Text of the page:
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Statement on post-election violence in Kenya

The people of Kenya and their many friends in countries and in churches around the world are appalled and concerned as the outcome of the recent elections has descended into violence, says WCC general secretary Samuel Kobia.

03 January 2008

2 January 2008

The people of Kenya and their many friends in countries and in churches around the world are appalled and concerned as the outcome of the recent elections has descended into violence. The killings, beatings and burnings are causing much loss, suffering and fear. We pray that God will protect all who remain at risk.

Now is the time for leadership and statesmanship for the good of the nation from the leaders of Kenya's two main parties, the Party of National Unity and the Orange Democratic Movement. As leaders, they must turn urgently from partisan postures and negotiate in good faith to reach a non-violent, political solution to Kenya's electoral dispute.

As statesmen, they must rekindle national and international confidence in their intentions. An independent investigation of the electoral dispute is necessary and should be monitored by international observers. Now is the time to put the interests of the nation and the surrounding region above other concerns.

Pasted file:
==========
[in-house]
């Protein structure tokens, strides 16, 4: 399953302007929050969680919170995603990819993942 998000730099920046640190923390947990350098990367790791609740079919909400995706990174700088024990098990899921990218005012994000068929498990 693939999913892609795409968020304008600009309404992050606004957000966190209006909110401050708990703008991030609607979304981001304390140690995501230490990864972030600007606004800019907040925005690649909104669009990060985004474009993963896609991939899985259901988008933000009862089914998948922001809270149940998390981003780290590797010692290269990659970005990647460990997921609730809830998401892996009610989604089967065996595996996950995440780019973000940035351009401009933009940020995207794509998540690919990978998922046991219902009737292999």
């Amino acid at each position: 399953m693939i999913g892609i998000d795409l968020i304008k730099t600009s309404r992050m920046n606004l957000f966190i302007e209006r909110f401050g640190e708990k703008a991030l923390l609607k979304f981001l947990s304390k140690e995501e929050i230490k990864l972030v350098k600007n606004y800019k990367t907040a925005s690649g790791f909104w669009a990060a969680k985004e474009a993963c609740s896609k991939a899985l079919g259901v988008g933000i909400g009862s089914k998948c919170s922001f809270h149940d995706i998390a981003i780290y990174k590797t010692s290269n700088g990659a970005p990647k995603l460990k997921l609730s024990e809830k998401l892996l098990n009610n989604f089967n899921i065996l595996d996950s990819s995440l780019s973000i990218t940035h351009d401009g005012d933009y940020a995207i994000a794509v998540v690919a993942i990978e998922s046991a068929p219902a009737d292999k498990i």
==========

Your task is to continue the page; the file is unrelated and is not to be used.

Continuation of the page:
We call on the churches of Kenya to do their part in pursuing the common good of their communities and country. Churches have a leading role to play in ensuring respect for human life and seeking reconciliation between neighbours. This is especially urgent amid ominous signs of ethnically targeted hatred and violence. Homes, businesses, public buildings and places of worship must remain safe.

We also appeal to churches abroad to provide humanitarian aid through ecumenical partners in Kenya to communities affected by the violence. We would like to assure the churches and people of Kenya that the World Council of Churches stands ready to support the process of dialogue and reconciliation that is now necessary.   

The violent perversion of public life in Kenya at present cannot be accepted in a New Year or at anytime. After the immediate measures are taken, and while the current troubles are still fresh in the nation's mind, it will be necessary to have a frank and thorough appraisal of underlying constitutional and electoral issues that have damaged previous Kenyan elections as well as this one. We register this concern now in order to strengthen the rule of law, improve governance and save lives in Kenya in the future.

Rev. Dr Samuel Kobia
General secretary
World Council of Churches